Forbidden Photos Secret Shots of Hitler's Bunker


Part 2: A Grotesque Encounter

It was also a race against the clock, as the excavators dug deeper and the workers removed more reinforced steel. Why wasn't Conrad able to stop going there? He considers the question, gazing at the slides spread out on the lightbox in his Berlin office, then says: "Being down there and hearing the echo of your own footsteps, discovering things from a completely distant chapter of history -- it was that feeling of traveling back in time that fascinated me so much."

So he kept pushing his luck. Once he was scared half to death when he suddenly came across another man in the Reichskanzlei bunker. "It was unbelievable," he says. "He was sitting there as calm as could be with a miner's lamp, drawing the gloomy scene on a small easel," Conrad says. Was this a kindred spirit, another person interested in capturing architecture before its destruction, no matter how despicable the behavior of the people who originally constructed it? To this day, Conrad isn't sure. "We talked to each other, but the mistrust was too great," he says. "He didn't dare to ask me why I was there, and I didn't dare to ask him either."

It made for a grotesque scene: Two men holding their tongues out of fear of the communist dictatorship, inside a Nazi bunker. After a brief pause, both went on about their work, one with his camera and the other with his charcoal.

Confiscated Film

A couple of visits in, Conrad finally found the entrance to the infamous bunker where Hitler and his inner circle barricaded themselves when the Red Army reached Berlin. The complex consisted of a first bunker constructed in 1935 and then the actual, far more bombproof "Führer's bunker," which wasn't finished until 1944. But Conrad was disappointed by what he found. Neither part of the bunker complex contained the "original setting of insanity" he had hoped to see. "Too many Allied soldiers and curious Berliners had already been through there in the first years after the war, and all of them took souvenirs," he explains.

Conrad certainly found some items: decaying bits of furniture, projectiles, the epaulet of a high-ranking Wehrmacht officer, a gas mask and empty sparkling wine bottles. But the "Führer's bunker" itself, constructed from 1943 to 1944, was so flooded with water that it was hardly possible to get inside. It also now consisted of just one large room, since the Soviet army's demolition blasts had broken down the interior walls. In the first bunker, though, the one constructed in 1935, Conrad believed he had found the room where Magda Goebbels poisoned herself and her children with cyanide shortly before the end of the war. "The bunk beds were halfway collapsed, rusted and standing in the groundwater," he says.

It was after this visit that Conrad was caught for the first time. Police examined the contents of his leather shoulder bag, patted him down and quickly found the film he had hidden in his socks. But to his surprise, they gave him comparatively little trouble. They didn't accuse him of trying to escape East Germany either. "They didn't really understand what I was doing down there, they just told me I should cut out the nonsense," he says. But Conrad didn't cut it out. In fact, the fake construction worker was caught four more times and had a dozen rolls of film confiscated.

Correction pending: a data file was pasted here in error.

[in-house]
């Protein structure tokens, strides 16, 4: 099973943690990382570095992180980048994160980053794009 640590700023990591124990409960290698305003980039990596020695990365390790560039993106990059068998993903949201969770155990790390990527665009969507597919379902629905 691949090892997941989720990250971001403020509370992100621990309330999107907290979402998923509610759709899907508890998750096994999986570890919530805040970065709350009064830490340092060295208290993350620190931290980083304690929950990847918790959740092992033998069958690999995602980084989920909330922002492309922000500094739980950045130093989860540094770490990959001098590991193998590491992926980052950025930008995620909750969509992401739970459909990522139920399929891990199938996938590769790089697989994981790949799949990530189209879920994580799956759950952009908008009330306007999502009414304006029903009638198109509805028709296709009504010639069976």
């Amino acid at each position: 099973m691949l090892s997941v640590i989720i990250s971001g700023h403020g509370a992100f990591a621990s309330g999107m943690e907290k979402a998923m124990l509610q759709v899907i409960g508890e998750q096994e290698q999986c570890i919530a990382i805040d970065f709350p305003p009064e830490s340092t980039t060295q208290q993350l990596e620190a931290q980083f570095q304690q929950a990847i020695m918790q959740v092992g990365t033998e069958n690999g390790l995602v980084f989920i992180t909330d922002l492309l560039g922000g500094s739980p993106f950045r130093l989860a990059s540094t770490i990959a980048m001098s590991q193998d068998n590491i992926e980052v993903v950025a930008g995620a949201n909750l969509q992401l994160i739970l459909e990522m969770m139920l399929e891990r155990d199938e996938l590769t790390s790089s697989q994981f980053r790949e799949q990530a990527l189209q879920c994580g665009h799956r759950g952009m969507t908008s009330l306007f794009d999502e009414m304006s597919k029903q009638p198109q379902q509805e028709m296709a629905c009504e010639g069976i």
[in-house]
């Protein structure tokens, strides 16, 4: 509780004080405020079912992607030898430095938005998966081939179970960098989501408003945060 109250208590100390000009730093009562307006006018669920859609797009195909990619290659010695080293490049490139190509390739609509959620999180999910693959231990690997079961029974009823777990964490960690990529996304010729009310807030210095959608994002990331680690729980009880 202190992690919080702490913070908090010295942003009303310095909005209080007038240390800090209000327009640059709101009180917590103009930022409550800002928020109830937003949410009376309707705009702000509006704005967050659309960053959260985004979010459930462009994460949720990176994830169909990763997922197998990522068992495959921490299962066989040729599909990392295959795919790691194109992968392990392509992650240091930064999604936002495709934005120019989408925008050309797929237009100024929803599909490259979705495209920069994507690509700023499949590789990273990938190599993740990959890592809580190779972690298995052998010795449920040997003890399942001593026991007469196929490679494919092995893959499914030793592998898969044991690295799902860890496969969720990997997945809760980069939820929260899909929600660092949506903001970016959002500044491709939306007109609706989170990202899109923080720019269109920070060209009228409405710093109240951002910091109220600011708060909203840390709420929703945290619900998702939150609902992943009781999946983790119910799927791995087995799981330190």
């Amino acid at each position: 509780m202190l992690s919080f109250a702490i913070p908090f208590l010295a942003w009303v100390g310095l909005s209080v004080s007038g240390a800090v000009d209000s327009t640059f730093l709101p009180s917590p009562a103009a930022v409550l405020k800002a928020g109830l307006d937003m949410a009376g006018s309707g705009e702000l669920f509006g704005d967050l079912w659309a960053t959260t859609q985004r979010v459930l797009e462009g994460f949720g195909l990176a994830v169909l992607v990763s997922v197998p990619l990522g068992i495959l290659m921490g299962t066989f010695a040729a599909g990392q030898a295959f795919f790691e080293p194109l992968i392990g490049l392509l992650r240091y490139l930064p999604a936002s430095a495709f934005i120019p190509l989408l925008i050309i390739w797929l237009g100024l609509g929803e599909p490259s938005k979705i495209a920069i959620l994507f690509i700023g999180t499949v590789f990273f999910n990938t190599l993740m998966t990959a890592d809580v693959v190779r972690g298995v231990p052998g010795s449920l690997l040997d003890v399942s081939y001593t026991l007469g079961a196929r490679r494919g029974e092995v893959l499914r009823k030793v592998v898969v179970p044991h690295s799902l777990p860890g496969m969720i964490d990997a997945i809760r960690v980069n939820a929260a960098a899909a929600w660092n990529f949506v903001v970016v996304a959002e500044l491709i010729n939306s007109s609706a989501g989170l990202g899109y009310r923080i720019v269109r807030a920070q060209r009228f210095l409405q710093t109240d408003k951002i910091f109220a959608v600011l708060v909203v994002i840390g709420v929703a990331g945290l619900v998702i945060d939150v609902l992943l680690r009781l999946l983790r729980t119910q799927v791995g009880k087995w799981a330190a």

A Dream Come True

Then, in 1989, it was all over. The removal work ended and the rest of the "Führer's bunker" -- the floor slab and the external walls -- were filled in with rubble, sand and gravel.

Just a few months later came the demise of another massive concrete construction -- the fall of the Berlin Wall made Conrad's dream of studying architecture, denied to him in the GDR, possible at last.

In his spare time, though, Conrad remained true to his old passion. To this day, he seeks out lost worlds, photographing abandoned barracks, apartment blocks and factories shortly before they are torn down. These days, though, he no longer has to disguise himself as a construction worker.

Additional photos can be viewed at the Lumabytes agency website.

This article originally appeared in German on, SPIEGEL ONLINE's history portal.

Translated from the German by Ella Ornstein


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spon-facebook-1819472986 06/05/2013
1. optional
one of the most amazing bunker stories I've ever seen. great pics by a brave man. these pics are priceless, bcuz I don't think there's too many post war photos released from the ultimate German bunker. 08/30/2013
2. Hats off to Robert Conrad...
...for revealing the interior of that old rat hole, before it was too late. My question is, WHY did he have to do this at such risk to his freedom? Even at its ugliest and creepiest, history has value; anything that brings it to life is priceless. Otherwise we never learn anything from it, which is a tragedy in itself. - Doro
spon-facebook-10000110724 05/23/2014
3. optional
My Grandfather was there during the liberation and took tons of photos in the bunker and at his Vienna Mountaintop Mansion. But still interesting to see it some 40 years after.
yorkist 11/18/2015
4. Destruction of history for spite
I believe that HITLER's home at Obersalzburg should have been allowed to remain. It was a part of history. In my opinion its destruction was down to the allies' small minded vindictiveness. Napoleon was defeated in 1815 and bridges he built on the Seine still stand in Paris. MUSSOLINI was defeated in 1945 and structures he built still stand in Rome. When leftists suggested his monuments should be destroyed it was argued that MUSSOLINI was just another dictator in Rome that had known the Caesars and that his structures should remain. That, to me, was enlightened thinking. This idea that every trace of a defeated enemy and anything he constructed must be wiped from existence is petty and spiteful.
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